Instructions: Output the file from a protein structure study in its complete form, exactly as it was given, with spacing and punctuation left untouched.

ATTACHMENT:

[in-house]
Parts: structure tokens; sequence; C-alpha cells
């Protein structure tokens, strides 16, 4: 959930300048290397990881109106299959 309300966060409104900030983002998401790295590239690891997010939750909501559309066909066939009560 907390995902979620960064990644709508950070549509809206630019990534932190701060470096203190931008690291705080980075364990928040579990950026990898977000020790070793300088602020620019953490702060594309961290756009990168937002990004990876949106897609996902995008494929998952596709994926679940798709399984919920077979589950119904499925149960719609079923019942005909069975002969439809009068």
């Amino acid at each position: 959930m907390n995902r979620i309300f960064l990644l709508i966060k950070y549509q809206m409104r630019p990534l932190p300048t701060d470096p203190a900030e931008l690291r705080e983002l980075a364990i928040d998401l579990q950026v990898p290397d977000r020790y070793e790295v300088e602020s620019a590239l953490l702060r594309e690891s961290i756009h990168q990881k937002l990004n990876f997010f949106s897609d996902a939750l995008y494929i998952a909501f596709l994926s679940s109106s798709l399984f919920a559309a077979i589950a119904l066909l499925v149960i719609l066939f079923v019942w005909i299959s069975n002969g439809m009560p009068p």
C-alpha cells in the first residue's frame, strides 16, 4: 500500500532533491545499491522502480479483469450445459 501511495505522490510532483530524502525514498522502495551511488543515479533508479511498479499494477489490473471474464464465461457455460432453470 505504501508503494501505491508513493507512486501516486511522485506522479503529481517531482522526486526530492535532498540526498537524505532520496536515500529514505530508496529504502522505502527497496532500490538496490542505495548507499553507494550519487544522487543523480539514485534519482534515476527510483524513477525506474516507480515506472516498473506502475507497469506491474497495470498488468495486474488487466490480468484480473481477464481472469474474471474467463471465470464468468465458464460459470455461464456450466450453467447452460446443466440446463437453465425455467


[in-house]
Parts: structure tokens; sequence; C-alpha cells
């Protein structure tokens, strides 16, 4: 959930300048290397990881109106299959 309300966060409104900030983002998401790295590239690891997010939750909501559309066909066939009560 907390995902979620960064990644709508950070549509809206630019990534932190701060470096203190931008690291705080980075364990928040579990950026990898977000020790070793300088602020620019953490702060594309961290756009990168937002990004990876949106897609996902995008494929998952596709994926679940798709399984919920077979589950119904499925149960719609079923019942005909069975002969439809009068």
């Amino acid at each position: 959930m907390n995902r979620i309300f960064l990644l709508i966060k950070y549509q809206m409104r630019p990534l932190p300048t701060d470096p203190a900030e931008l690291r705080e983002l980075a364990i928040d998401l579990q950026v990898p290397d977000r020790y070793e790295v300088e602020s620019a590239l953490l702060r594309e690891s961290i756009h990168q990881k937002l990004n990876f997010f949106s897609d996902a939750l995008y494929i998952a909501f596709l994926s679940s109106s798709l399984f919920a559309a077979i589950a119904l066909l499925v149960i719609l066939f079923v019942w005909i299959s069975n002969g439809m009560p009068p």
C-alpha cells in the first residue's frame, strides 16, 4: 500500500532533491545499491522502480479483469450445459 501511495505522490510532483530524502525514498522502495551511488543515479533508479511498479499494477489490473471474464464465461457455460432453470 505504501508503494501505491508513493507512486501516486511522485506522479503529481517531482522526486526530492535532498540526498537524505532520496536515500529514505530508496529504502522505502527497496532500490538496490542505495548507499553507494550519487544522487543523480539514485534519482534515476527510483524513477525506474516507480515506472516498473506502475507497469506491474497495470498488468495486474488487466490480468484480473481477464481472469474474471474467463471465470464468468465458464460459470455461464456450466450453467447452460446443466440446463437453465425455467